Coastal habitats and the valuable services they provide humans have been degraded worldwide. Policy makers and practitioners are now asking whether large-scale habitat restoration can be used to counter these losses. The prevailing paradigm of marine restoration ecology is to restore ecosystems by reducing environmental stress (for example, pollution) and avoiding competition between outplants.
Our research challenges this theory and shows that designs that instead focus on harnessing mutually beneficial species interactions (for example, sea otter facilitation of seagrasses) have the potential to double restoration yields, at little or no extra cost, and greatly increase climate stress thresholds in outplants. These cost-reducing advances are likely to fundamentally change the accessibility and success of coastal habitat restoration worldwide.
Brian Silliman is the Rachel Carson Professor of Marine Conservation Biology. He holds both BA and MS degrees from the University of Virginia, and completed his PhD in Ecology and Evolutionary Biology at Brown University.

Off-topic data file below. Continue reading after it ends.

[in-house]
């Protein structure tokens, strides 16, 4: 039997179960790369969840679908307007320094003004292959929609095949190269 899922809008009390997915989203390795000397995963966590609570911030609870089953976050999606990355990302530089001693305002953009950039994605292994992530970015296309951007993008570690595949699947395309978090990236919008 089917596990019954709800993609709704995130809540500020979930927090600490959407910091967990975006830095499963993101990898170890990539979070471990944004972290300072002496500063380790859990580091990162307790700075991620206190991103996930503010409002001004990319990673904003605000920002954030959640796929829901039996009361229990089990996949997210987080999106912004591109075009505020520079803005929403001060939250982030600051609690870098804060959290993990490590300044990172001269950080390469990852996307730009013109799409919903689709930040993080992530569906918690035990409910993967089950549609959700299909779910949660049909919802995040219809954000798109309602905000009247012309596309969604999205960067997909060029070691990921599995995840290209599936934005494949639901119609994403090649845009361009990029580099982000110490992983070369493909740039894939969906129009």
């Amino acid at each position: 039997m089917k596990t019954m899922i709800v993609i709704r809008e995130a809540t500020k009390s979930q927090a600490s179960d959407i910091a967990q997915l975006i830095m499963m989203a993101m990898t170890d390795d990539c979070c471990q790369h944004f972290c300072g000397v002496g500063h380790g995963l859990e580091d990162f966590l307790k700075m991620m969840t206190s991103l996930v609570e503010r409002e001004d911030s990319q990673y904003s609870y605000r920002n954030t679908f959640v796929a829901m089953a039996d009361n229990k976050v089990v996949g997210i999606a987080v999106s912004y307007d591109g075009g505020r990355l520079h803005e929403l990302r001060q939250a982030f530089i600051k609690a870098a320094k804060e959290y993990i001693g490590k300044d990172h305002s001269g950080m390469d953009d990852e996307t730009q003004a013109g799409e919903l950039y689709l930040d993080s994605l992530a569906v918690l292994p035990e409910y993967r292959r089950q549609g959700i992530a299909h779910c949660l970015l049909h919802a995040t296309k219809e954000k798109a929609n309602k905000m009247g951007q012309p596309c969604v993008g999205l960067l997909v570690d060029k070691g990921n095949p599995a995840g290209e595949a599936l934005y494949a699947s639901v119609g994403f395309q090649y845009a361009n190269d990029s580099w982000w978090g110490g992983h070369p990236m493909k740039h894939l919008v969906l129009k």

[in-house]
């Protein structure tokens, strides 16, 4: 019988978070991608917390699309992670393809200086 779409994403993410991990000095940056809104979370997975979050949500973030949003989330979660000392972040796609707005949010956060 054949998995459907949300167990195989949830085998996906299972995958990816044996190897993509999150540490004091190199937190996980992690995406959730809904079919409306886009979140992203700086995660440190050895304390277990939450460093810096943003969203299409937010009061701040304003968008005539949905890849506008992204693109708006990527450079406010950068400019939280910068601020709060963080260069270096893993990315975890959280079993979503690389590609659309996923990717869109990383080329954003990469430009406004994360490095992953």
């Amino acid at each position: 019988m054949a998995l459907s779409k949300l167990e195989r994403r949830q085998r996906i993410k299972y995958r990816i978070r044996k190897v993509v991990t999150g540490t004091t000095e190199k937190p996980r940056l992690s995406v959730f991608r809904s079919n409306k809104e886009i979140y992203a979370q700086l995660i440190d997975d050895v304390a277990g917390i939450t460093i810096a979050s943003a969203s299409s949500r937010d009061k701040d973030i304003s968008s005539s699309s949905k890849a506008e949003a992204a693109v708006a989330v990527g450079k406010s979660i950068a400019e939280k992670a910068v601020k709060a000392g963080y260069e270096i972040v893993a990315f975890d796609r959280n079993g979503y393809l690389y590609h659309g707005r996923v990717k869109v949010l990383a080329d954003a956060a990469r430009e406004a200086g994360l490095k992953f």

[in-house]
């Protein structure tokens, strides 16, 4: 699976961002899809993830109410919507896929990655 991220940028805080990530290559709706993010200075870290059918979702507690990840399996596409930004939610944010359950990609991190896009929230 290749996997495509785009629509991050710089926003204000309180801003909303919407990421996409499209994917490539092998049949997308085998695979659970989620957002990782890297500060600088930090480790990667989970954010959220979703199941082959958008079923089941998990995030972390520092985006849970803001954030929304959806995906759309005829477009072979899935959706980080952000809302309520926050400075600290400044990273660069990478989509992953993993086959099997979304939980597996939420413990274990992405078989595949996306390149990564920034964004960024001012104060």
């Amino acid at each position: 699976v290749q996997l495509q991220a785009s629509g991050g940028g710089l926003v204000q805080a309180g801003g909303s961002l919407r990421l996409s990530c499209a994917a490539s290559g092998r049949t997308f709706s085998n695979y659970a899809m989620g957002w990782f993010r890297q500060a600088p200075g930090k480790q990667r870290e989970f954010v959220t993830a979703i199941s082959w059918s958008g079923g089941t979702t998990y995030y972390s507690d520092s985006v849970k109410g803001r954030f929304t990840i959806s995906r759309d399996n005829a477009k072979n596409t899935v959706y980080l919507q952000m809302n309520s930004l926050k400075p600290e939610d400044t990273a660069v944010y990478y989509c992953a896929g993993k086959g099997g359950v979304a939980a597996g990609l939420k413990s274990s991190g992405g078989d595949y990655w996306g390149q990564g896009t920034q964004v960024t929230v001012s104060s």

In recognition of his research achievements, Silliman was named a Distinguished Fulbright Chair with the CSIRO in 2019; a Fellow of the American Association for the Advancement of Sciences in 2015; a Visiting Professor with the Royal Netherlands Society of Arts and Sciences in 2011; and David H Smith Conservation Fellow with The Nature Conservancy in 2004.
He has also received several awards, including the Young Investigator Award from the American Society of Naturalists (2006), a Young Investigator Grant Award from the Andrew Mellon Foundation (2007), and an NSF Career Grant Award (2011).
Dr. Silliman has published 21 book chapters and over 150 peer reviewed journal articles, and co-edited four books: Human Impacts on Salt Marshes: A Global Perspective (with T Grosholtz and MD Bertness); Marine Community Ecology (with M Bertness, J Bruno and J Stachowicz); Effective Conservation: Data not Dogma (with P Karieva and M Marvier) and Marine Disease Ecology(with D Behringer and K Lafferty).
His teaching and research are focused on community ecology, conservation and restoration, global change, plant–animal interactions, and evolution and ecological consequences of cooperative behaviour.
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